As stated by these professional, there are more than one solution for your problem.  However, be certain that you really have no residual hearing at all in your "deaf" ear.  With the CROSS, you will loose your sense of direction even though you can hear more sound around you.  I would rather fit my patients with 2 aids (providing that they can still hear out of their worse ear) so that they can somewhat maintain their sense of direction.  Just something to think about. 

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Scot F
Scot F 07 May 2018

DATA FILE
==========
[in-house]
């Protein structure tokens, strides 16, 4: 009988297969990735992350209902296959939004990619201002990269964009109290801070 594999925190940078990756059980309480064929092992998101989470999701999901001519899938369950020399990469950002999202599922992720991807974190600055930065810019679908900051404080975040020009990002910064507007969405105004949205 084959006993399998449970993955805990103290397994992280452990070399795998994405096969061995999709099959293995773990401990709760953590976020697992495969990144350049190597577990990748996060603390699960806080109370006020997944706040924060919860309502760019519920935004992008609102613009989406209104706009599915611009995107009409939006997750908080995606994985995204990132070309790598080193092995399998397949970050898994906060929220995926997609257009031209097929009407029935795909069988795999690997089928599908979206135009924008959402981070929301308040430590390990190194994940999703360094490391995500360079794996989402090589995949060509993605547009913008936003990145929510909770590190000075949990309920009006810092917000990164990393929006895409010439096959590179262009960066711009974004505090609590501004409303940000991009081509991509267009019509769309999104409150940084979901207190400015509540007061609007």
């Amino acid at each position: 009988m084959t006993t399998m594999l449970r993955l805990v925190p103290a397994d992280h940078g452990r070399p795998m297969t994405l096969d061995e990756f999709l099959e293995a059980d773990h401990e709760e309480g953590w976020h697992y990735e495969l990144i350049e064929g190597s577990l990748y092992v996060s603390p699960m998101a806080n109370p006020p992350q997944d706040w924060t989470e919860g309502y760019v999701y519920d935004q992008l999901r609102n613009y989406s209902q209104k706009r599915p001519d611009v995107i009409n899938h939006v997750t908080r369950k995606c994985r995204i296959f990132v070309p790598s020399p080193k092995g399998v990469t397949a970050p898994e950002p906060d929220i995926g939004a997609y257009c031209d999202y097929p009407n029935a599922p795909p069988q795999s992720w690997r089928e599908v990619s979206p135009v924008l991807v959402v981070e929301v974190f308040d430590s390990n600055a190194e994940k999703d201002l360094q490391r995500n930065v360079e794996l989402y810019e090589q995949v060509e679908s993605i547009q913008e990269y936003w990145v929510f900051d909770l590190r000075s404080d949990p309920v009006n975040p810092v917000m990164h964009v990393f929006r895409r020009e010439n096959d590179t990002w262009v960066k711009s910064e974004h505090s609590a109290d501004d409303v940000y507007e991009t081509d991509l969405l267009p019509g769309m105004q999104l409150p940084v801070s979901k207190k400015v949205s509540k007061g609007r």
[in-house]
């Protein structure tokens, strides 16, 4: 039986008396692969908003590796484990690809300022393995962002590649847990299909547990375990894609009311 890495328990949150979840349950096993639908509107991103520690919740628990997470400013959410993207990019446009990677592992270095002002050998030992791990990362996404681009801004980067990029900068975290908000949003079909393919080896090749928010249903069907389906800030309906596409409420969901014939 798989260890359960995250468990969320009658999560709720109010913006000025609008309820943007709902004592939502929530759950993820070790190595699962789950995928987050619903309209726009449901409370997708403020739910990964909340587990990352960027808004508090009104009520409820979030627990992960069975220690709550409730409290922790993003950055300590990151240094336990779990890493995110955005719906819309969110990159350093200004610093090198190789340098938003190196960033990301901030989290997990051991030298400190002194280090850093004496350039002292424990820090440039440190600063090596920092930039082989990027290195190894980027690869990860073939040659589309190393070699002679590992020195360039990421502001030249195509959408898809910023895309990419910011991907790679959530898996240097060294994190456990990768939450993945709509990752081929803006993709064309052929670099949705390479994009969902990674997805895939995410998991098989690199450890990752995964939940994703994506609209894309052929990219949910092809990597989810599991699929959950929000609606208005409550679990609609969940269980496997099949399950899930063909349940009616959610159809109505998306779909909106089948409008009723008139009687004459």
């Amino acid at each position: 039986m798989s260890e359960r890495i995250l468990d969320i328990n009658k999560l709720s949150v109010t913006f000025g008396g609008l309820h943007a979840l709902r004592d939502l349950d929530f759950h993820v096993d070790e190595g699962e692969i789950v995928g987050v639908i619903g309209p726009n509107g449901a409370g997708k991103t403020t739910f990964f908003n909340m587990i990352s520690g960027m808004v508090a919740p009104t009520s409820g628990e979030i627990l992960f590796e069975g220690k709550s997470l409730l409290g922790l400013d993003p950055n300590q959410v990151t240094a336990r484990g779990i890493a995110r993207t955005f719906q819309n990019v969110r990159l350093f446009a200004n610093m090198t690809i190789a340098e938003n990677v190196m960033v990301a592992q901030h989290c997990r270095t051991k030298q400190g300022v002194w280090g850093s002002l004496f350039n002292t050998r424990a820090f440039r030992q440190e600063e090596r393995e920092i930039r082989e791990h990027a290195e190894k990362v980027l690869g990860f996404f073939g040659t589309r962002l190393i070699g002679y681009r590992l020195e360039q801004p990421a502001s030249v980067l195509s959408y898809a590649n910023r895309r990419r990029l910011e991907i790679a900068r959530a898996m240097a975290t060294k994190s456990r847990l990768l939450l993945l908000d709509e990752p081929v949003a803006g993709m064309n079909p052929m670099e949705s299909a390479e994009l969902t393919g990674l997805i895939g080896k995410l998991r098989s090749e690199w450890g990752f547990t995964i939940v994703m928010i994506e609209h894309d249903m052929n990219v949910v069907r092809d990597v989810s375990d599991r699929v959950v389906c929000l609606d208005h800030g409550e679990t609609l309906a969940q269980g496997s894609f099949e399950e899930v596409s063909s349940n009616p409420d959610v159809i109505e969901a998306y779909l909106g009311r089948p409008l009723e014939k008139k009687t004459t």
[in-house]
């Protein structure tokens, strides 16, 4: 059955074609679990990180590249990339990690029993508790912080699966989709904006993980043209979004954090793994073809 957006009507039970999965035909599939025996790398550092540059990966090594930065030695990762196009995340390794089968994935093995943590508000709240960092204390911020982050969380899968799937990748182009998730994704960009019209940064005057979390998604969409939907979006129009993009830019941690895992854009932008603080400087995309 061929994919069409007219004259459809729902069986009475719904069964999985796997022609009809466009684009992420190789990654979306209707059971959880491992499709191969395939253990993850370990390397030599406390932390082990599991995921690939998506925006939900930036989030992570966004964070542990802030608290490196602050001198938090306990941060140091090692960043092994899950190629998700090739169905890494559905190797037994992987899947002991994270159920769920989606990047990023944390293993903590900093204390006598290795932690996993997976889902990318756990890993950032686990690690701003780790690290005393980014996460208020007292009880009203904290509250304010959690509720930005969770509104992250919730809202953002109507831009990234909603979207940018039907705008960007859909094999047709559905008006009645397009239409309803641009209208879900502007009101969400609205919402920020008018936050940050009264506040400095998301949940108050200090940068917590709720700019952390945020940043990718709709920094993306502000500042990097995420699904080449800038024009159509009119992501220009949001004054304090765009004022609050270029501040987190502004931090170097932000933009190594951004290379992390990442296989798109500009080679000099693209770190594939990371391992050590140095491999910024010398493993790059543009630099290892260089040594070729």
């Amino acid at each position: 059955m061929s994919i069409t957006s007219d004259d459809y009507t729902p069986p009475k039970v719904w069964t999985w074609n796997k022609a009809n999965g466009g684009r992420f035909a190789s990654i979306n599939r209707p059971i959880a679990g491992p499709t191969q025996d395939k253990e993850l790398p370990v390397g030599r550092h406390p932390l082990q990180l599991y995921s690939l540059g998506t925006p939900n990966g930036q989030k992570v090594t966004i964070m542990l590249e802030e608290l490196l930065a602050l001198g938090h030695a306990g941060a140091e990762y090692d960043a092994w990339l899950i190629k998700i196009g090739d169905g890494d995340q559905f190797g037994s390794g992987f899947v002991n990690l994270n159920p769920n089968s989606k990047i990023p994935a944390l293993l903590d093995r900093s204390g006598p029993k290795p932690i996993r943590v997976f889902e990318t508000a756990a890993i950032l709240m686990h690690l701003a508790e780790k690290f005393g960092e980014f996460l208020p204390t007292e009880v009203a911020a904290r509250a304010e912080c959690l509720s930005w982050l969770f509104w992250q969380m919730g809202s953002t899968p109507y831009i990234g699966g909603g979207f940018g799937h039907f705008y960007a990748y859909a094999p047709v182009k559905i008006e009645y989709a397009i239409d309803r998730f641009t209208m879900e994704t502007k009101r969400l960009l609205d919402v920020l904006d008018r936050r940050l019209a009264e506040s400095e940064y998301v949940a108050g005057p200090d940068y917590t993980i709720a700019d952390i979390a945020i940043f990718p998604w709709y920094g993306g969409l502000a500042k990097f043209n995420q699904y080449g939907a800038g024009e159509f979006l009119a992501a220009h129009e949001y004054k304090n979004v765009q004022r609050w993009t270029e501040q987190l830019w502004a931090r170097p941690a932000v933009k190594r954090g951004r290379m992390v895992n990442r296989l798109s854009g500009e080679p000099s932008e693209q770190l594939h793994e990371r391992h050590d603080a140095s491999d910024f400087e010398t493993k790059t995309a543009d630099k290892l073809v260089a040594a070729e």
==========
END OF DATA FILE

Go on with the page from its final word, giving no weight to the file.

There is some truth and wisdom in this answer, as well as a bit of misinformation. The original question asked about utilizing a microphone with a deaf side by transmitting to the better ear, which is what a CROS system is all about. And your recommendation about verifying true deafness in the worse ear is correct. How to verify is for your hearing healthcare professional to test both sides utilizing puretone testing first. If there is any residual hearing in the worse ear, further verification should be conducted by obtain "Word Recognition Scores" (WRS), both separately for each ear and then together at the same time. As an example, you may get only 12% correct for the worse each and 84% correct for the better ear. What really matters from there is how well you do with the signal sent to both ears at the same time. *If your WRS gets better (i.e. goes above 84% to 96%, just as an example, then Keith's recommendation for getting two traditional hearing aids makes sense. Likewise, auditory deprivation (i.e. not stimulating the auditory nerve) could make things worse on the bad side. *If your WRS gets worse (i.e. goes from 84% down to 48%), then amplification on the bad side us just distorting the signal and making things worse for the good side. In this case, a CROS system is the better choice. *Where it really gets confusing, however, is if there is no change. It could be a toss up then, so what to do? One solution would be a trial both ways, starting with binaural (two aids). Wear them for two weeks, then stop using the aid on the worse side. If, however, you feel you hear worse with only one aid, then you'll have your answer. If you don't notice any difference, binaural might not be best for you. Then try BiCROS. Repeat the same process and you'll likely notice benefit. *A third option if WRS doesn't change would be to try a new innovation called "AmpCROS", which involves taking a pair of regular hearing aids and utilizing a special feature known generically as "binaural acoustic telephone" to create the semblance of a CROS setting for one of the programs (I'd use program #2!). This way the user can switch between the two in case one provides better results in one situation versus another--the best of both worlds. The other benefit of an AmpCROS fitting is that it allows some sound to still be sent to the bad ear, stimulating it which helps to preserve the nerve. This would be important in case the user would ever consider obtaining a cochlear implant. The sound would not be turned up quite as loud on the setting as we'd normally try to stimulate that ear, only until the perception of sound on that side is recognized by the user. Turning it up louder (making it even more of a binaural fitting, could lead to distortion of the speech signal, as described above. AmpCROS is not a specific product; it's a concept. It can be done with Unitron, Phonak, Signia, Rexton, Widex, and Starkey hearing aids. If your local provider isn't familiar with the AmpCROS concept, have them contact me.